TUV v Persons Unknown

Reference: [2010] EWHC 853 (QB)

Court: Queen's Bench Division

Judge: Eady J

Date of judgment: 22 Apr 2010

Summary: Ex parte injunctions - Privacy - "Persons unknown" - Service on media defendants

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Instructing Solicitors: Schillings for the Applicant


TUV was the victim of a burglary during which various pieces of equipment were stolen. Among the items stolen was a laptop computer which contained visual images of TUV. TUV sought and obtained an order, on an ex parte basis, restraining persons unknown from dealing with, or parting possession of, the stolen goods. At the hearing of the return date an important point of principle was raised by Mr Justice Eady, namely, the extent to which it is, or may be, appropriate to give prior notification of an application for an injunction to restrict a defendant or defendants (sometimes as yet unidentified) from communicating information alleged to be private or confidential to any media third party upon whom it is intended to serve any order obtained.


In what circumstances it was appropriate for an applicant to give notice to a defendant upon whom it intends to serve an order for an injunction


(1) The need for prior notification should be addressed according to the facts of each case.

(2) The relevant question to be asked is whether it is proportionate to require an applicant for an injunction to undertake the expense, delay and inconvenience of serving all media organisation who may be affected by the injunction.

(3) In assessing the competing rights of an applicant and the media, a sensible balance can be achieved by serving those who the applicant has reason to believe will have an interest in the story. This exercise should not involve speculation or guesswork, but rather be based on solid grounds in the light of available evidence.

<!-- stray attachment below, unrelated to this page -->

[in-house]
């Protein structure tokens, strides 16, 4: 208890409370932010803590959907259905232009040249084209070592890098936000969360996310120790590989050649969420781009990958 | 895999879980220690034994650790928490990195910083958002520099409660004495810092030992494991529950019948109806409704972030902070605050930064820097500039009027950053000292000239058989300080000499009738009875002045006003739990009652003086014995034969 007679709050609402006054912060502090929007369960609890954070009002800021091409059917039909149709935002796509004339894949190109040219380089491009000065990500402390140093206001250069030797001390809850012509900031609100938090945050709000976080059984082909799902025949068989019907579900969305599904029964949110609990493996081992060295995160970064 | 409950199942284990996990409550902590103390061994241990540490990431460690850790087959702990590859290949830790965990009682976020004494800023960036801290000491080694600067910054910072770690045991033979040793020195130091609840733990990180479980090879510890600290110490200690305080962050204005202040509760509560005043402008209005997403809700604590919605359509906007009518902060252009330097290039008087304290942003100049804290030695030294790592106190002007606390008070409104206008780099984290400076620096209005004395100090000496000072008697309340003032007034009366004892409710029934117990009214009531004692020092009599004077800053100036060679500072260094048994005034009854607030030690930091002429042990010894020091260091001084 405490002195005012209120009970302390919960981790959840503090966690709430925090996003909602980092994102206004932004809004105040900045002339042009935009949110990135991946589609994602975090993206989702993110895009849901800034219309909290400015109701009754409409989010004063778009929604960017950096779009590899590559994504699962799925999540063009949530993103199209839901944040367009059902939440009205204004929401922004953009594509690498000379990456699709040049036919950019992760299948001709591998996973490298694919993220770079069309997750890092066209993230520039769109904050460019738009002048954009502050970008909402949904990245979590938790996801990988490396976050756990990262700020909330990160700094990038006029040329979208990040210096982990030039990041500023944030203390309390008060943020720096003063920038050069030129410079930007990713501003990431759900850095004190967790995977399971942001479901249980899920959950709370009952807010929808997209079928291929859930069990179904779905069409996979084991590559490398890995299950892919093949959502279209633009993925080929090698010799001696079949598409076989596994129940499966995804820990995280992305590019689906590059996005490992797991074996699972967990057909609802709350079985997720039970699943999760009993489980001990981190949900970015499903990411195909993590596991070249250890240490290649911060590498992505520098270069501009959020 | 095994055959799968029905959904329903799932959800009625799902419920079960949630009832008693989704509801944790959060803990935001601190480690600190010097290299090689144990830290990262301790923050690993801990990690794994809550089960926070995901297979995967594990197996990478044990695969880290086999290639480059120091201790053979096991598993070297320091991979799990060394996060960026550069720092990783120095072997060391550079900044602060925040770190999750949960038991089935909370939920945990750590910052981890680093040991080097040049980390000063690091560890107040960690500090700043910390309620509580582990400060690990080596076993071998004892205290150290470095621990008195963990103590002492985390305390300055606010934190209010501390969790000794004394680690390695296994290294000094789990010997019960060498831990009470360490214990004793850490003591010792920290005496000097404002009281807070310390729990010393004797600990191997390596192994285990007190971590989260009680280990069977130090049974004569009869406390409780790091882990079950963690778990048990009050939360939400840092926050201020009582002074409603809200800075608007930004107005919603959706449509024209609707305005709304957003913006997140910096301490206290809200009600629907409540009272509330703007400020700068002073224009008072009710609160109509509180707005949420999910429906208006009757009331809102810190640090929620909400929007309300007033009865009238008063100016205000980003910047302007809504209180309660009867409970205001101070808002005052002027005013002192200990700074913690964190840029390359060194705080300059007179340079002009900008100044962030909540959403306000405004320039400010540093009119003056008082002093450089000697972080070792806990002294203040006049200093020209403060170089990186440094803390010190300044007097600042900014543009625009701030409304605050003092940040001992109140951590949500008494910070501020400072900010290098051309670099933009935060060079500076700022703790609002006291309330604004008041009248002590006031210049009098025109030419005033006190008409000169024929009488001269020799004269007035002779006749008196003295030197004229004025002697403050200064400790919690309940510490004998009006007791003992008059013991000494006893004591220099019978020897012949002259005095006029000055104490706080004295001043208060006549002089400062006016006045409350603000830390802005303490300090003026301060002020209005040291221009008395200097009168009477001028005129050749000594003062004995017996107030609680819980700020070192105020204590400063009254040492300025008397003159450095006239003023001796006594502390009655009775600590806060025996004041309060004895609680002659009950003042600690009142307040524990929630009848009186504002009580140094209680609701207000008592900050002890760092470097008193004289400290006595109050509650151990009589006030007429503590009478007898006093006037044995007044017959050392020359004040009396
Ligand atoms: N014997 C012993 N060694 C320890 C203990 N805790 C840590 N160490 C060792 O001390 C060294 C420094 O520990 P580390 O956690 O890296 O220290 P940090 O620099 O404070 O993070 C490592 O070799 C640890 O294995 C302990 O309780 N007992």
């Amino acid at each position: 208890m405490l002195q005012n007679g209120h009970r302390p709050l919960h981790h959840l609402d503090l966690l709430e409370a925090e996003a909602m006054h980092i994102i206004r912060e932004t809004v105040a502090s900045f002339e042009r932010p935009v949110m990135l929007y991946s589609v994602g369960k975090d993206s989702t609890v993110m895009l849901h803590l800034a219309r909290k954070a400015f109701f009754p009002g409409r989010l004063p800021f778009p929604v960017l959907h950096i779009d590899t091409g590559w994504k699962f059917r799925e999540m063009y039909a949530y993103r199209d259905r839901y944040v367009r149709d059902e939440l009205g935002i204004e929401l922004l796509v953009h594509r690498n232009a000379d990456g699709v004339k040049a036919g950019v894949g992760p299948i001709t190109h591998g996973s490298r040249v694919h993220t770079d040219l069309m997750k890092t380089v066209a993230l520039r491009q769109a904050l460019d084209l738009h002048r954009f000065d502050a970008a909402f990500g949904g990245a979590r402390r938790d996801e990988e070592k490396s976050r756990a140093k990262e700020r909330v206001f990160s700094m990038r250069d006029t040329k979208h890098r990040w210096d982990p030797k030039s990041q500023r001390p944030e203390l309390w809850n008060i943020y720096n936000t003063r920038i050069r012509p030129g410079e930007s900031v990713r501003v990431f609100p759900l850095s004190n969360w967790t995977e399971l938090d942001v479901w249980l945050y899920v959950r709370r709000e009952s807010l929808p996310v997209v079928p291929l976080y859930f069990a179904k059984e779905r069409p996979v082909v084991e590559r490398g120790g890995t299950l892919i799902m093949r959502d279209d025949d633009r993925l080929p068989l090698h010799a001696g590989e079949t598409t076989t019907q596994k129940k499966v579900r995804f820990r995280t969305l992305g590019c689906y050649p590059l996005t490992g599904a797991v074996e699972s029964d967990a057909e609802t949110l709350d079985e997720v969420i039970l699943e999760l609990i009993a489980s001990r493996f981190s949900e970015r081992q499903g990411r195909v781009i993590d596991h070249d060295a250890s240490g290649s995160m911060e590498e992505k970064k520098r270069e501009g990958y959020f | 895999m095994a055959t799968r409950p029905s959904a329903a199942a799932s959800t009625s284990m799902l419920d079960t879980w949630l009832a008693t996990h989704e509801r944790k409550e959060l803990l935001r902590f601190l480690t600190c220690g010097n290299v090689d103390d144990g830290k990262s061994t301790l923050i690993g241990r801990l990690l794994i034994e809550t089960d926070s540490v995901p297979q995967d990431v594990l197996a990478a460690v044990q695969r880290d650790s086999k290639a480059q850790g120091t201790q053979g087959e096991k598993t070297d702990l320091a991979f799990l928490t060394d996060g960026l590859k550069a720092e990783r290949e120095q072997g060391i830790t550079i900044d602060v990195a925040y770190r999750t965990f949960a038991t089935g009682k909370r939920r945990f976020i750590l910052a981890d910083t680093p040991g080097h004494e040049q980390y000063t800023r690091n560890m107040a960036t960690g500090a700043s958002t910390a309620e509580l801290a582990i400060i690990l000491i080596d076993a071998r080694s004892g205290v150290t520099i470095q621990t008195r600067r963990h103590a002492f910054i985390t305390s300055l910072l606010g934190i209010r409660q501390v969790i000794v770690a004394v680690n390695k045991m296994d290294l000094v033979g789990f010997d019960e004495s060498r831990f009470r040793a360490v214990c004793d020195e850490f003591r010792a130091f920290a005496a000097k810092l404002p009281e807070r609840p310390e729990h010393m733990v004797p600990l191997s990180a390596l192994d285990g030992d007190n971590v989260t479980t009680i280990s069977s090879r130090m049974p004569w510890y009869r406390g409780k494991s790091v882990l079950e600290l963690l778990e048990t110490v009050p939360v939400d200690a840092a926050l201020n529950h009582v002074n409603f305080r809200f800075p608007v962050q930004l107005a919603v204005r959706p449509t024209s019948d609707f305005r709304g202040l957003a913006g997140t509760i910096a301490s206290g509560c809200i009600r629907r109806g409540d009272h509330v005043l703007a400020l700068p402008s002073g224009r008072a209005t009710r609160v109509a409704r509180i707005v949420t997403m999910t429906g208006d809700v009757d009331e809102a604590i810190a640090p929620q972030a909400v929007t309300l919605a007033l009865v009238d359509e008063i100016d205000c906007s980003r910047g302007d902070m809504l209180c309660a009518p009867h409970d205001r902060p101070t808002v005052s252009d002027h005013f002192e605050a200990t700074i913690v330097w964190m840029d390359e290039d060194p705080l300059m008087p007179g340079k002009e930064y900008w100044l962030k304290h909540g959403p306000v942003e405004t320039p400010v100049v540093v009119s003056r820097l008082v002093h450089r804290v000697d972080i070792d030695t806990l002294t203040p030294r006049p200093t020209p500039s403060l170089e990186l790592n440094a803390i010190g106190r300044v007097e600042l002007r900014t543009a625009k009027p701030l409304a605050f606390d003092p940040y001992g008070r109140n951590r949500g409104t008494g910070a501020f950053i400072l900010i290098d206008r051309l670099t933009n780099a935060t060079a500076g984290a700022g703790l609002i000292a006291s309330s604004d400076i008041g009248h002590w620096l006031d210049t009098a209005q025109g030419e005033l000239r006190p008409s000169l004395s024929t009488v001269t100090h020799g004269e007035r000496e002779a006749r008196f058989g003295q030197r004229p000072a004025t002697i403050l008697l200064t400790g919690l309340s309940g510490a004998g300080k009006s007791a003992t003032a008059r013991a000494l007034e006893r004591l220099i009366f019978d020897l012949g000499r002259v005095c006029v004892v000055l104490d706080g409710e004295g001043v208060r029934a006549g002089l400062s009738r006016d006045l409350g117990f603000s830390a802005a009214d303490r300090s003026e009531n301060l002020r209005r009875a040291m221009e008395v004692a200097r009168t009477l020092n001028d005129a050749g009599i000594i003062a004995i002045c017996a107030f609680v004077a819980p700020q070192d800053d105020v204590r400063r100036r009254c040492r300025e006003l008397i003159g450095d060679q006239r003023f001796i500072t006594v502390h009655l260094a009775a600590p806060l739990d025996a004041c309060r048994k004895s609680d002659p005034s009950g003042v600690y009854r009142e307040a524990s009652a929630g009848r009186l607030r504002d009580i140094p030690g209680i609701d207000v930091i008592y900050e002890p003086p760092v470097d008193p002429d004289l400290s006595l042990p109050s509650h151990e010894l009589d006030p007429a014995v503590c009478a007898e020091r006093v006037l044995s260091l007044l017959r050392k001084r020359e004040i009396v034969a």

(4) An obligation to notify should only arise where the facts indicate that a particular media organisation is believed to have shown some interest in publishing.



This decision addresses a practical point which will be of considerable importance both to the media and for those who act for parties applying for ex parte injunctions. The concluding comments of Mr Justice Eady should provide a useful practical guide as to when applicants who seek interim injunctions should notify the media of their intention:

” … I do not think it right that an applicant’s lawyers should have to give prior notification to each and every media group – simply on the basis that they might be interested in the story, or in the private information sought to be protected, if they hear about it … the law should only impose an obligation to notify those who are already believed to have shown some interest in publishing.”